A Letter from the Pastor to Presbytery
Thursday July 5, 2012
Last evening General Assembly was adjourned to the roof of the David Lawrence Convention Center, where a large crowd assembled to watch the Fourth of July fireworks erupt a few blocks downstream. I was as intrigued by the way in which the thunder of the fireworks echoed from downtown skyscrapers – the sound of the echo was nothing like the sound of the primary explosions. The echoes stretched and groaned and hissed, rather than sounding like cannon shots. Echoes distort the original.
I have sometimes seen something similar going on when people echo each other in times of heated disagreement. How much more in the Body of Christ than in the world of politics should we guard against jumping to judgment based on second-hand reports! Paul exhorts us, “Focus your thoughts on these things: all that is true.” (Philippians 4:8, CEB) Before we get ourselves worked up about what people are reported to have said or done, we should at the very least do them and ourselves the decency to determine whether the echoes we have heard reliably represent what really happened.
A swirl of reports and judgments about the actions and motivations of Rev. Tara McCabe flew around the General Assembly during moderatorial elections last week, gaining in intensity over the ensuing days. It was exceedingly difficult to sort out hyperbole from fact. She had been selected by moderator candidate Rev. Neal Presa as his “running mate” early in the year, based on their long personal friendship, and Neal’s desire to have someone at his side who is on the “other side” of major issues with which the church is struggling – one of the hottest of which right now is whether the church may bless same sex weddings in states where they are legal. Neal is against it, Tara is for it. He knew that when he chose her, and it was one reason he made the choice. He wanted their candidacy to bear witness to his commitment to the church’s fundamental unity amid our differences.
Subsequent to his choice of Tara, and unknown to him until after the fact, she stood as a minister to witness and bless the wedding of two women in a D.C. restaurant. (Such weddings are legal in D.C.) The church has not extended permission to its ministers to officiate same-sex weddings, and when Tara’s action became public knowledge, she faced calls to step down from being a vice-moderator candidate. Neal stood by her, and together they were elected by the GA last Saturday.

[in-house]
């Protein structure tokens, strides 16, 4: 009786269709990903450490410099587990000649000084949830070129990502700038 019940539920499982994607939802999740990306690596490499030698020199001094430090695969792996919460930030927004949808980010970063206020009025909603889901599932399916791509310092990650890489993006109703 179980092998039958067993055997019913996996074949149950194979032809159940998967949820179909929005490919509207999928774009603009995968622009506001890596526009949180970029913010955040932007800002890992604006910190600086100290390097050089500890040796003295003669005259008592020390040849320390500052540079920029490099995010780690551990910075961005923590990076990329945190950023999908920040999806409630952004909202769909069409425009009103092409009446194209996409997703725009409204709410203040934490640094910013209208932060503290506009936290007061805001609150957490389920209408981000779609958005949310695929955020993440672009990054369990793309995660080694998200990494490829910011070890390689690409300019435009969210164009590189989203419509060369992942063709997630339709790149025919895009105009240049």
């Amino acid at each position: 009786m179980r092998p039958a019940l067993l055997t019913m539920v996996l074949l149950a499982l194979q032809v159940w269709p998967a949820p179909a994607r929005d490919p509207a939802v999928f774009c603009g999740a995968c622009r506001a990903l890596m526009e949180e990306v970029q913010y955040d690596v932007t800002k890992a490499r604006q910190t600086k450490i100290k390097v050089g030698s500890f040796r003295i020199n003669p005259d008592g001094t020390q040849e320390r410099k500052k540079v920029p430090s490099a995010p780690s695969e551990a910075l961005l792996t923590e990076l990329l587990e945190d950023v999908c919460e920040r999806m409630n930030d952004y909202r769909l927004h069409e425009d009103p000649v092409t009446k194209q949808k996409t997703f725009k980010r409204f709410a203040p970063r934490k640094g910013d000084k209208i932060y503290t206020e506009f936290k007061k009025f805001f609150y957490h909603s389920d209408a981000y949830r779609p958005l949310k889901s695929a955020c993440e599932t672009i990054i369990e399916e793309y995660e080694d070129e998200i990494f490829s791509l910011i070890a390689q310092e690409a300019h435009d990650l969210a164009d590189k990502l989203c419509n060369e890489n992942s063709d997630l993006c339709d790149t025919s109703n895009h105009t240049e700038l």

The firestorm of opposition and defense intensified over the ensuing days, and yesterday afternoon she stunned GA with an unprecedented action as she resigned from office just four days after being elected. She cited her desire not to embroil the church in a debate over her when it has much more important business to do. Neal accepted her resignation with regret, but the assembly remained deeply divided on whether she should resign. Yesterday evening, amid the process of seating Neal’s second selection for vice-moderator (Rev. Tom Trinidad), a commissioner asked for a changing of the rules to allow a period of plenary deliberation about Tara’s resignation. The assembly voted NOT to reopen that conversation by the slimmest of margins – 323-322. Clearly the church has yet to find anything close to a common mind about the issues at stake.
As you watch and pray for GA as it moves into its final days, pray that the unity that IS ours in Christ will undergird and bring grace to conversations about things over which we yet disagree. Our unity is tested and proven not by our affinities and agreements, but by the grace and love we show for each other amid our disagreements.
According to Paul, the “mindset of Christ” that we are called to exhibit in our relationships with each other in the church is marked by a willingness to set aside that which we have every right to insist upon, for the sake of others. (Philippians 2:5-11, NIV) May the power of the Holy Spirit to bind us together in Jesus as we are reconciled to God be on bright display among us, at GA and in our congregations alike!
Yours in Christ’s bonds,
The Rev. Dr. Sheldon W. Sorge, Pastor to Pittsburgh Presbytery
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